Women in Clothes is a collection of essays and conversations by women from around the world about clothing – what we wear, how we wear it, why we wear it and what it all means.

Animal rights activists from the Brigitte Bardot Foundation protest Lagerfeld's use of fur.

Animal rights activists from the Brigitte Bardot Foundation protest Lagerfeld’s use of fur.

It was my way of highlighting Karl Lagerfeld’s incoherence – he bends over backwards for his cat but doesn’t care an ounce for all the animals sacrificed for his collections, for this most futile and vulgar of fashions. Fur is not luxury: it is an industry of death and suffering. We must boycott fur coats, as well as all the accessories. It is unbelievable that in 2015 this is something we have to fight for, when it really should be obvious to all.

Brigitte Bardot, French actress and animal rights activist.

Ms. Bardot is speaking about the open letter she sent to Karl Lagerfeld’s cat after the designer’s all fur collection for Fendi at the recent Paris couture fashion shows.

(I love the fact that Ms. Bardot turned the tables on Lagerfeld by doing what he does and use his cat as a marketing tool.)

Thank you, Ms. Bardot for shaming Lagerfeld and for bringing this important issue to worldwide attention.

51UDgV-SMRL__SY344_BO1,204,203,200_I am of the opinion that styles are at no period really unbecoming. If a woman adheres to the proportions and the formula of a given epoch, she will acquire an allure, a feeling of rightness that makes her sense she is attuned to and in equilibrium with the times. By embracing a particular fashion and using it with an instinctive feeling for its organic relationship to the moment, she can make it her destiny.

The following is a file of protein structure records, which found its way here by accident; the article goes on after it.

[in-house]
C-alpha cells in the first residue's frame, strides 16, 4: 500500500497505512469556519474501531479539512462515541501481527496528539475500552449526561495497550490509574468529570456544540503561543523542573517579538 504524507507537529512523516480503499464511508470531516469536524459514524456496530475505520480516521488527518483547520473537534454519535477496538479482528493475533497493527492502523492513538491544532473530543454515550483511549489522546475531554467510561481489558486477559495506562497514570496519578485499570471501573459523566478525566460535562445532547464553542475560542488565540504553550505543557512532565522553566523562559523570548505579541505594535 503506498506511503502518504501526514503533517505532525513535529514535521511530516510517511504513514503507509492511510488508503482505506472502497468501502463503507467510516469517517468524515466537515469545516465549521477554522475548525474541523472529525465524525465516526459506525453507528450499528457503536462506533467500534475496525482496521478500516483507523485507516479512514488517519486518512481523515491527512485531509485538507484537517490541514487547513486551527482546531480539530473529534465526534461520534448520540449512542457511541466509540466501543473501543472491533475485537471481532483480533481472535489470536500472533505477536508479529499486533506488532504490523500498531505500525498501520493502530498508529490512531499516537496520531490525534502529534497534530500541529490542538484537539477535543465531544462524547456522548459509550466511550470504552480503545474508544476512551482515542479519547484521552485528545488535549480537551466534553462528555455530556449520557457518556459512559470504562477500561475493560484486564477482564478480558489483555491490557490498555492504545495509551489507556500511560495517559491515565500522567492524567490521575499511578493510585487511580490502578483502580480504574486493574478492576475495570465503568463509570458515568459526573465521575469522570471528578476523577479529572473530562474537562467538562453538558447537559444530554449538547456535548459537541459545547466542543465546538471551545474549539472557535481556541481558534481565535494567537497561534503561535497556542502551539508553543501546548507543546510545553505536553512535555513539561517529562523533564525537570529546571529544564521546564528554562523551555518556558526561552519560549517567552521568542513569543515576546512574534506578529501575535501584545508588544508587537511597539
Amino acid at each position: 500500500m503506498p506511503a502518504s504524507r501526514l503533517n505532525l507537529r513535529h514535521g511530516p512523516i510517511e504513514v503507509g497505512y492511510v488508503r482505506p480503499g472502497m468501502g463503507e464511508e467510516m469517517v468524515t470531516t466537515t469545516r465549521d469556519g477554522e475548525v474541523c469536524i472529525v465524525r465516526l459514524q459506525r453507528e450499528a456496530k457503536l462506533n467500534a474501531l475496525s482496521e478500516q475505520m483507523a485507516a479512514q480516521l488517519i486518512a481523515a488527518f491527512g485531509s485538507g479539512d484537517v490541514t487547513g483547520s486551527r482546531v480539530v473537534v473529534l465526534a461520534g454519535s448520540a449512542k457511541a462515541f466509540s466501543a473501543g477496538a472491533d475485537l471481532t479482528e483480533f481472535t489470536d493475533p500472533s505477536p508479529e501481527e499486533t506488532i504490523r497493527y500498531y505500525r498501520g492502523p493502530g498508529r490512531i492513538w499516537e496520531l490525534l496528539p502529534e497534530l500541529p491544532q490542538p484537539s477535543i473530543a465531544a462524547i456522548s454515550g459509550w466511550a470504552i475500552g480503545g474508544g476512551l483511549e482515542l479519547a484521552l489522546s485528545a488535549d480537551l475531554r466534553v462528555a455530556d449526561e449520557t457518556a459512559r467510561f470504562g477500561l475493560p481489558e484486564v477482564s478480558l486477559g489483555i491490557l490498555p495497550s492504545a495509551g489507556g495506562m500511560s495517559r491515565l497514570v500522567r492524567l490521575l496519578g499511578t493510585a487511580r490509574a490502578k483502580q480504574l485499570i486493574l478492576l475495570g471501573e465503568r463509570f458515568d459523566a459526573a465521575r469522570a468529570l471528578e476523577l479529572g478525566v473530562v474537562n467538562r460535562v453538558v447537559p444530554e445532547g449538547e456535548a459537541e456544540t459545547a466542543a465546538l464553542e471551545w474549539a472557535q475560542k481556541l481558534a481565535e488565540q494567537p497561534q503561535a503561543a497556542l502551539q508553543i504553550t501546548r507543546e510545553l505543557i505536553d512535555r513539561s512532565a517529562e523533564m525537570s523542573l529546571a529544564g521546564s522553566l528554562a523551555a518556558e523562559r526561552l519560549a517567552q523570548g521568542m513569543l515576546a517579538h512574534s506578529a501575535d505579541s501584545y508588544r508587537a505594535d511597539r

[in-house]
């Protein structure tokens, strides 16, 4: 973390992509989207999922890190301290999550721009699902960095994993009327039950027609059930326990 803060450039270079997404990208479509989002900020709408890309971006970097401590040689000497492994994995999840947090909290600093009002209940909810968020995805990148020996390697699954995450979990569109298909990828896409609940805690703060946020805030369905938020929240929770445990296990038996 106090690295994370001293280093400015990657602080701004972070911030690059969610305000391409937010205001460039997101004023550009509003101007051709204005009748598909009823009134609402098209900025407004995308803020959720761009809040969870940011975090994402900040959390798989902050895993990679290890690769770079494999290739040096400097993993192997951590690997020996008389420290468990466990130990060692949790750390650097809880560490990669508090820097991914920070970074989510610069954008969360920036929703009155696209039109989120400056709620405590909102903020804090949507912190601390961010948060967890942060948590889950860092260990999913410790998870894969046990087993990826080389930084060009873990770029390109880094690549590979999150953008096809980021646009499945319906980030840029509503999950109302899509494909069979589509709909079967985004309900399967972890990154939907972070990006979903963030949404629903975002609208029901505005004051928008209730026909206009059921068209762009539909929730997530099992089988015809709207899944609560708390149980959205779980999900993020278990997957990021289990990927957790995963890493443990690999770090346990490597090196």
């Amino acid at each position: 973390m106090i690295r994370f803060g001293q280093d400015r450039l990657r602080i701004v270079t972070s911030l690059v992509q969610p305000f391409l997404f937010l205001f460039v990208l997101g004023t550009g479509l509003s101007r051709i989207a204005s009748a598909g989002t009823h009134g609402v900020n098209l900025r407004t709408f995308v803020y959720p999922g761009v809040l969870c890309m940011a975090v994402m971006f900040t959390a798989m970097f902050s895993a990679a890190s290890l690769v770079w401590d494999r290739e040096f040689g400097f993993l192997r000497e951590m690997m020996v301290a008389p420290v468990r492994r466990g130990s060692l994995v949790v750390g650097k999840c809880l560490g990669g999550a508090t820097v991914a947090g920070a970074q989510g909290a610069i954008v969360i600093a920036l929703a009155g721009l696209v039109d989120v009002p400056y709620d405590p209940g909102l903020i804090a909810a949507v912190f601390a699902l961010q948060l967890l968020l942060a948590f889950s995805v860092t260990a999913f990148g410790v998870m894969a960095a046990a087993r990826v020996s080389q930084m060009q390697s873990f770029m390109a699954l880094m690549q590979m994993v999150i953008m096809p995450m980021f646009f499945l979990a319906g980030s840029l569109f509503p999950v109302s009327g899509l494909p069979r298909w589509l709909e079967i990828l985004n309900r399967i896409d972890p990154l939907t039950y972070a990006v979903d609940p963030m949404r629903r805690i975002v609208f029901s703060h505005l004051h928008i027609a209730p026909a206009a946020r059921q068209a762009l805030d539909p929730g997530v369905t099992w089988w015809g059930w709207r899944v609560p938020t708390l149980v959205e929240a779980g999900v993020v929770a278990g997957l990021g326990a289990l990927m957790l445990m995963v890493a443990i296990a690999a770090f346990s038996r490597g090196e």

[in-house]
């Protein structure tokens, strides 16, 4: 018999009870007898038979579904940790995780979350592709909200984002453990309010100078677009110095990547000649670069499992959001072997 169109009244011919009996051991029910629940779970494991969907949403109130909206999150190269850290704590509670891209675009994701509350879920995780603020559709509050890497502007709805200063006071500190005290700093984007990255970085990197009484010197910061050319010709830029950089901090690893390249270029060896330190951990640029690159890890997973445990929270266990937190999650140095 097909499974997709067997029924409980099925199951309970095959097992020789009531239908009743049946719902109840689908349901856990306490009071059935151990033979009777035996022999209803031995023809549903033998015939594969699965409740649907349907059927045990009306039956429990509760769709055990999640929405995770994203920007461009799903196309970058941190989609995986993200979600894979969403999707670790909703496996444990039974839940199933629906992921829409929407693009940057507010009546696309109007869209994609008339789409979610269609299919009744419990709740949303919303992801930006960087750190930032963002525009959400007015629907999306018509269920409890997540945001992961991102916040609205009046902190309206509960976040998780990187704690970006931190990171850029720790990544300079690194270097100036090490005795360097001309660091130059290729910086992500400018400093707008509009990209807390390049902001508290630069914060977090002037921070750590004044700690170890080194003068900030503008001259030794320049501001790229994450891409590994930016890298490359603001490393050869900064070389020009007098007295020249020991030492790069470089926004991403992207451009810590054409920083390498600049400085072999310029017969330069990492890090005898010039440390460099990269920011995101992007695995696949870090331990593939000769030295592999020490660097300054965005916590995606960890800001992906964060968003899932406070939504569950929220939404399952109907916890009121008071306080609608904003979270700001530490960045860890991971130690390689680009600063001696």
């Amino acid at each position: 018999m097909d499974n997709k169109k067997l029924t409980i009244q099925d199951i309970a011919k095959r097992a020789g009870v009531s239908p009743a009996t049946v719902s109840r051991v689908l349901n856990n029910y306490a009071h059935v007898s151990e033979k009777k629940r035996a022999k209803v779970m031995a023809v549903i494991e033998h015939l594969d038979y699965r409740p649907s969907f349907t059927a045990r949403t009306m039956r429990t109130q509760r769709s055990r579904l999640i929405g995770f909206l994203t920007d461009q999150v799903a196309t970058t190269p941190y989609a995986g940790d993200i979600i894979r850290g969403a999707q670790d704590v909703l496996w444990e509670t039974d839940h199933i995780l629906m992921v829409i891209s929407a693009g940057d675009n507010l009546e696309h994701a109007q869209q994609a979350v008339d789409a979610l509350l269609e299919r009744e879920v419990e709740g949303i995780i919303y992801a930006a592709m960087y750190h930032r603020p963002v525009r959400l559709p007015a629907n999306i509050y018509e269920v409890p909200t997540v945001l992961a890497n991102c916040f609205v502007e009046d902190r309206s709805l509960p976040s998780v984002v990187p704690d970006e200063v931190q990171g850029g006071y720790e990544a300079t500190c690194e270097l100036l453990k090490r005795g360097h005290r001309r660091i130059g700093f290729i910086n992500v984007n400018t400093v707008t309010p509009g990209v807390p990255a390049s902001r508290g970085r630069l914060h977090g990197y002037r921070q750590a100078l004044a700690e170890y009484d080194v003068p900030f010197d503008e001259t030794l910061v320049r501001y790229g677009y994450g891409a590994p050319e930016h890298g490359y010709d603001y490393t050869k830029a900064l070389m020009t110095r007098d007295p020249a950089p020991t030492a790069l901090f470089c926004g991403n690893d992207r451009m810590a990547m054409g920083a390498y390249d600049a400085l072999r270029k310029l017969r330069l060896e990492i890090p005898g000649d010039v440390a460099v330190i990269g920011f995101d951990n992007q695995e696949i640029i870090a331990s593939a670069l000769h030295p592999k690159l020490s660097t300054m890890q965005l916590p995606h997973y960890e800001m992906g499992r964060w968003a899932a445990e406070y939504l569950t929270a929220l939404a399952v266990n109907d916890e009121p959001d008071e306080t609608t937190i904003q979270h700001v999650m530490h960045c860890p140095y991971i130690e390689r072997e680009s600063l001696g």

– Cecil Beaton (1904-1980), British fashion and war photographer, award-winning stage and screen costume designer.

This quote was taken from Mr. Beaton’s 1954 book – The Glass of Fashion: A Personal History of Fifty Years of Changing Tastes and the People Who Inspired Them. 

Note Mr. Beaton’s writing style, which today might be considered “overdressed” but I find it refreshing for its flow and rhythm. He also makes a good point – for people who want to be fashionable, follow the structure of current fashion and own it. That will lead to confidence and a certain connection to the times.

Stylist Tyese Cooper. Photo courtesy of Tyese Cooper.

Stylist Tyese Cooper. Photo courtesy of Tyese Cooper.

Listen up designers! On July 16th Local stylist Tyese Cooper will lead a workshop for the Oakland Fashion Network about the missteps designers take in creating clothing for their customers. In this workshop called How Designers Go Broke Slowly: 10 Business Sins Seen from the Retail Floor, Ms. Cooper and Noelle DeLaRosa, manager of In House Boutique will discuss the common problems seen on the retail floor that trace back to the design process. Key points will include: